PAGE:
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I have the following Scala snippet. In order to solve my given problem, I "cheat" a little and use a var -- essentially a non-final, mutable data type. Its value is updated at each iteration through the loop. I've spent quite a bit of time trying to figure out how to do this using only recursion, and immutable data types and lists.

Original snippet:

  def countChange_sort(money: Int, coins: List[Int]): Int =
    if (coins.isEmpty || money < 0)
      0
    else if (coins.tail.isEmpty && money % coins.head != 0) {
      0
    } else if (coins.tail.isEmpty && money % coins.head == 0 || money == 0) {
      1
    } else {
      -- redacted --
    }
}

Essentially, are there any basic techniques I can use to eliminate the i and especially the accumulating cnt variables?

Thanks!!

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closed as not a real question by Will Sep 27 '12 at 13:55

It's difficult to tell what is being asked here. This question is ambiguous, vague, incomplete, overly broad, or rhetorical and cannot be reasonably answered in its current form. For help clarifying this question so that it can be reopened, visit the help center.If this question can be reworded to fit the rules in the help center, please edit the question.

5  
oh joy, another one from coursera! –  Kim Stebel Sep 25 '12 at 0:18
3  
@Kim, We are going to be so good at counting change! –  dhg Sep 25 '12 at 1:41
1  
@dhg and balancing parens! –  stew Sep 25 '12 at 3:57
    
Thanks for the profound insights into Functional paradigms, guys! –  B. VB. Sep 25 '12 at 4:01
    
@B.VB. - Could you describe what you want to achieve in the question? It would be better then your "imperative" code snippet. –  Rogach Sep 25 '12 at 5:55

3 Answers 3

up vote 2 down vote accepted

There are lots of different ways to solve problems in functional style. Often you start by analysing the problem in a different way than you would when designing an imperative algorithm, so writing an imperative algorithm and then "converting" it to a functional one doesn't produce very natural functional algorithms (and you often miss out on lots of the potential benefits of functional style). But when you're an experienced imperative programmer just starting out with functional programming, that's all you've got, and it is a good way to begin getting your head around the new concepts. So here's how you can approach "converting" such a function as the one you wrote to functional style in a fairly uncreative way (i.e. not coming up with a different algorithm).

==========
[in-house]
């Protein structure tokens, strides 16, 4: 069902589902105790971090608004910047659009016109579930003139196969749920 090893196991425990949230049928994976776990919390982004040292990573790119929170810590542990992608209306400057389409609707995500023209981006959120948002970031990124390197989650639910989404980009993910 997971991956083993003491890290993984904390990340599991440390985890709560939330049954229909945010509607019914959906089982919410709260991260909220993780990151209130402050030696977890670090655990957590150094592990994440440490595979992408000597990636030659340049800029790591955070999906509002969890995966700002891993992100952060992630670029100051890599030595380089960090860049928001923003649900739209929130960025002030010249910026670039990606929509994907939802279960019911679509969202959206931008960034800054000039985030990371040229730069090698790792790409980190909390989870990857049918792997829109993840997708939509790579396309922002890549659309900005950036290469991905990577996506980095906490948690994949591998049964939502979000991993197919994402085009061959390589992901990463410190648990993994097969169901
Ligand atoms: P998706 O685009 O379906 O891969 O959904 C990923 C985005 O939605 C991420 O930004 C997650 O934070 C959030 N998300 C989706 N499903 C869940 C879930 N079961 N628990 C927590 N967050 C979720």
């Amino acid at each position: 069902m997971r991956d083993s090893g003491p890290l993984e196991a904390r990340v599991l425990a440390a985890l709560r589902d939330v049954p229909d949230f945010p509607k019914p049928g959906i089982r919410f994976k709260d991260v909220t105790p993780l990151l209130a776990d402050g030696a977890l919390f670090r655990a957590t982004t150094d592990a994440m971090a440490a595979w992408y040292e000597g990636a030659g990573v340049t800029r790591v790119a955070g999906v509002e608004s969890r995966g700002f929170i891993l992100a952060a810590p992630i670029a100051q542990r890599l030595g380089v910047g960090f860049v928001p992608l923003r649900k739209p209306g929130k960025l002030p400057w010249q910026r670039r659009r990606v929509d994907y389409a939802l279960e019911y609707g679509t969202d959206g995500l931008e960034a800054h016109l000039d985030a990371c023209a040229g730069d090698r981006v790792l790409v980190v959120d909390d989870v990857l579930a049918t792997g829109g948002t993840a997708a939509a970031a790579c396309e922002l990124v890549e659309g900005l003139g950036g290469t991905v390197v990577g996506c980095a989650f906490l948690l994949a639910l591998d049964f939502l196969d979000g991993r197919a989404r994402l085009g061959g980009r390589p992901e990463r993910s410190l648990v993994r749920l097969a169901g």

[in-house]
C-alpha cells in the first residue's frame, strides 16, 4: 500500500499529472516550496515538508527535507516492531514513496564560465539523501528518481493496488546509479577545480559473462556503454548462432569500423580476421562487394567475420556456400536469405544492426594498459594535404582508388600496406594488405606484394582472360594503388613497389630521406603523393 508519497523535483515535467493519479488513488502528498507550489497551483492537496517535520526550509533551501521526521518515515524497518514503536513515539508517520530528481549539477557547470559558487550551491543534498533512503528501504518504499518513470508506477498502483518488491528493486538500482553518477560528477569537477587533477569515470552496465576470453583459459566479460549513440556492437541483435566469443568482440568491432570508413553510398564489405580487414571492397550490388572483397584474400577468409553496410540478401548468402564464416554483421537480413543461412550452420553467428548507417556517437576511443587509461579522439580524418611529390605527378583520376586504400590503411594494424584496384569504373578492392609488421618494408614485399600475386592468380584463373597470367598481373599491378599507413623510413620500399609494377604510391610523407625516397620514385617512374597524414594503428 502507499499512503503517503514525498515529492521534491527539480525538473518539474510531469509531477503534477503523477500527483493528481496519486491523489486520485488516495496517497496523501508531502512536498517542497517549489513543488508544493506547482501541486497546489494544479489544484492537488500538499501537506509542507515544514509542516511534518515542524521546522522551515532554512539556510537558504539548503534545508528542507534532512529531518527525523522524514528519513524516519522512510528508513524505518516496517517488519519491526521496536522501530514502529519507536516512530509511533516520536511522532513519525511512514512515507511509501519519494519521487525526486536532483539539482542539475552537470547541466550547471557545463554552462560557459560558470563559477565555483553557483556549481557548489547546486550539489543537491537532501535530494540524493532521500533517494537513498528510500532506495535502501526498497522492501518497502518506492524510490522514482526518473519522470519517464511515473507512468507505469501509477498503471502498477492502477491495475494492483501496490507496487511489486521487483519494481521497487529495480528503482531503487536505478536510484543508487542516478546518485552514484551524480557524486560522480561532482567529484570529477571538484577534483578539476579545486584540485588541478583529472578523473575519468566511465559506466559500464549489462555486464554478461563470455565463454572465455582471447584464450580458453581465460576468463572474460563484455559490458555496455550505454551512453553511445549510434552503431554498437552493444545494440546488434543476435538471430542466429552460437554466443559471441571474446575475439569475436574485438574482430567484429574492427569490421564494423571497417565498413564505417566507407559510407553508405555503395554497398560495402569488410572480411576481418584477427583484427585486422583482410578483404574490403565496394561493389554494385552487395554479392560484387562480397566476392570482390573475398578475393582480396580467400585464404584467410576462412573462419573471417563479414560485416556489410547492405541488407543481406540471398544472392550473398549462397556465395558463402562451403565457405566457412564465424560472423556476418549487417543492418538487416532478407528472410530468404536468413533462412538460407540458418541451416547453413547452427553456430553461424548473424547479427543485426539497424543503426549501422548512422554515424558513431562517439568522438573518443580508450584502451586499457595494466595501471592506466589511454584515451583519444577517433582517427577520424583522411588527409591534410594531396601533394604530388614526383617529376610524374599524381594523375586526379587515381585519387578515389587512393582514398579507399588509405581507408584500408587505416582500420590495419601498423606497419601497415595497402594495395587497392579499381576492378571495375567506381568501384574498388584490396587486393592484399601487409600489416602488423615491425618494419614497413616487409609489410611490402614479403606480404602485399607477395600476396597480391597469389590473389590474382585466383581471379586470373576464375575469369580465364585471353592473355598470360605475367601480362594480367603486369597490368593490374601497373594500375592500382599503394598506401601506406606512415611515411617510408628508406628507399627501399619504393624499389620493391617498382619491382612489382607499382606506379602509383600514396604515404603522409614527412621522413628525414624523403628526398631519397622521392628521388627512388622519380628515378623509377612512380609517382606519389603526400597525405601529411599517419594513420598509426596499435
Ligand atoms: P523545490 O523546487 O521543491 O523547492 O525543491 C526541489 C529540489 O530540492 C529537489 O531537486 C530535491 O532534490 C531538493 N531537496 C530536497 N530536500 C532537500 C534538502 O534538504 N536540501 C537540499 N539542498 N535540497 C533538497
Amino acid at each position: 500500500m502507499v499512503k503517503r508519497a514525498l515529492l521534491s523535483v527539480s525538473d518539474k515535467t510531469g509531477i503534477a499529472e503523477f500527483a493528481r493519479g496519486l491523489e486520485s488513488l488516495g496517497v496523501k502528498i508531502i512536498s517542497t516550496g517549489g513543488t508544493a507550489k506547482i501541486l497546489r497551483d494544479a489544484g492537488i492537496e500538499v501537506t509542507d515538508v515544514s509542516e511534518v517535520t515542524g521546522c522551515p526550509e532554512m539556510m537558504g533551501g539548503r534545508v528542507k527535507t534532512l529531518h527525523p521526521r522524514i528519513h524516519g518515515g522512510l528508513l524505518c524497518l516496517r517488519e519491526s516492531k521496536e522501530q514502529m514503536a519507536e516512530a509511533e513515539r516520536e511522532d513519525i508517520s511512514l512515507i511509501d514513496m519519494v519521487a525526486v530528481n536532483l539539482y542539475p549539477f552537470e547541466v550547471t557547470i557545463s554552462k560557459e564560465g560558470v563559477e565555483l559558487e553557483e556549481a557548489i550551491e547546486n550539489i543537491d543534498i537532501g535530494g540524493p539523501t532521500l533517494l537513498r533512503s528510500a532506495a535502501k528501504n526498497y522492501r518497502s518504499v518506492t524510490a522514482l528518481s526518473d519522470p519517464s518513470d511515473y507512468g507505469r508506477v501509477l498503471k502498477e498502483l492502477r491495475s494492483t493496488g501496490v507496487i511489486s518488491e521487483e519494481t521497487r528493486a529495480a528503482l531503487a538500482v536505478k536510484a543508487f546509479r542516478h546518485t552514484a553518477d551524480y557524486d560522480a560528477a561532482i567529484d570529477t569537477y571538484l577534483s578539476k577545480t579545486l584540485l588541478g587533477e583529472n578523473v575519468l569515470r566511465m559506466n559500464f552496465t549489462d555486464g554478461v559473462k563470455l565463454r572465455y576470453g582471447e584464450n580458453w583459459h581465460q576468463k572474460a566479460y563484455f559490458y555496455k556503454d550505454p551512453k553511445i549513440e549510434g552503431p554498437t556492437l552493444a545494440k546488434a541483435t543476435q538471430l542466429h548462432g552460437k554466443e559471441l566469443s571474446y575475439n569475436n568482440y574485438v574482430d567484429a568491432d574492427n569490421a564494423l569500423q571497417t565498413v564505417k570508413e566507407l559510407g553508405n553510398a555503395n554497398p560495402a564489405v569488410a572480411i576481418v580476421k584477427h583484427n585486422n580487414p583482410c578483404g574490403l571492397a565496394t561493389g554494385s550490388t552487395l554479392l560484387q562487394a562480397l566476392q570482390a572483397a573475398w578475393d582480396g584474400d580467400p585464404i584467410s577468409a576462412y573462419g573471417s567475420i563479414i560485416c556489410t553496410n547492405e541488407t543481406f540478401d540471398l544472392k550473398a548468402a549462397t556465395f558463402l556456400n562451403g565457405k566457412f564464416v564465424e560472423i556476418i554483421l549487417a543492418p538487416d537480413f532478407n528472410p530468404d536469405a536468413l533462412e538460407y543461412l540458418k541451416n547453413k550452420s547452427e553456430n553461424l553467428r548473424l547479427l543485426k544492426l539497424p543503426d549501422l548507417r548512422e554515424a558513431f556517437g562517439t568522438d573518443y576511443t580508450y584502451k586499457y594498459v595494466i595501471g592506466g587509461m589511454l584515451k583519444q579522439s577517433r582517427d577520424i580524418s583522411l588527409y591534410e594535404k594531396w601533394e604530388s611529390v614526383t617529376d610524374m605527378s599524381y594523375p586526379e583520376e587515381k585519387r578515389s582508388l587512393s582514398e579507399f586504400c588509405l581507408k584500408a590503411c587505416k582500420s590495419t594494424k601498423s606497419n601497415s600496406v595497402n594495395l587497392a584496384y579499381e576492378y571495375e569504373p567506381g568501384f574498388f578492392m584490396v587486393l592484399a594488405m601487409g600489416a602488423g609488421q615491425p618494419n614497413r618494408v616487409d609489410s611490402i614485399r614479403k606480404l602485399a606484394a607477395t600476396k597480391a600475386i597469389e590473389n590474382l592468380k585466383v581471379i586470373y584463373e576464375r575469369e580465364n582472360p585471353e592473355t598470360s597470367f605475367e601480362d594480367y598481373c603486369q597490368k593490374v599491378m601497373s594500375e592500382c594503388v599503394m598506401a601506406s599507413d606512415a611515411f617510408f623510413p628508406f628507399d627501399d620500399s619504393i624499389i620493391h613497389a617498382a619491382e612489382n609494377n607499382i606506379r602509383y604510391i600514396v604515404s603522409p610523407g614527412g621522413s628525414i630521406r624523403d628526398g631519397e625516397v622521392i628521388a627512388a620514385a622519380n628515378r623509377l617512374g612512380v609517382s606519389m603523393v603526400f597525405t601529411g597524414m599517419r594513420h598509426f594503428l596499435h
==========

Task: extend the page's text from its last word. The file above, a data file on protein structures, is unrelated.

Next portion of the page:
Lets just consider the else expression since the rest is fine.

Functional style has no loops, so if you need run a block of code a number of times (the body of the imperative loop), that block of code must be a function. Often the function is a simple non-recursive one, and you call a higher-order function such as map or fold to do the actual recursion, but I'm going to presume you need the practice thinking recursively and want to see it explicitly. The loop condition is calculated from the quantities you have at hand in the loop body, so we just have the loop-replacement function recursively invoke itself depending on exactly the same condition:

} else {
  var cnt = 0
  var i = 0

  def loop(????) : ??? = {
    if (money - (i * coins.head) > 0) {
      cnt += countChange_sort(money - (i * coins.head), coins.tail)
      i = i + 1
      loop(????)
    }
  }

  loop(????)
  cnt
}

Information is only communicated to a function through its input arguments or through its definition, and communicated from a function through its return value.

The information that enters a function through its definition is constant when the function is created (either at compile time, or at runtime when the closure is created). Doesn't sound very useful for the information contained in cnt and i, which needs to be different on each call. So they obviously need to be passed in as arguments:

} else {
  var cnt = 0
  var i = 0

  def loop(cnt : Int, i : Int) : ??? = {
    if (money - (i * coins.head) > 0) {
      cnt += countChange_sort(money - (i * coins.head), coins.tail)
      i = i + 1
      loop(cnt, i)
    }
  }

  loop(cnt, i)

  cnt
}

But we want to use the final value of cnt after the function call. If information is only communicated from loop through its return value, then we can only get the last value of cnt by having loop return it. That's pretty easy:

} else {
  var cnt = 0
  var i = 0

  def loop(cnt : Int, i : Int) : Int = {
    if (money - (i * coins.head) > 0) {
      cnt += countChange_sort(money - (i * coins.head), coins.tail)
      i = i + 1
      loop(cnt, i)
    } else {
      cnt
    }
  }

  cnt = loop(cnt, i)

  cnt
}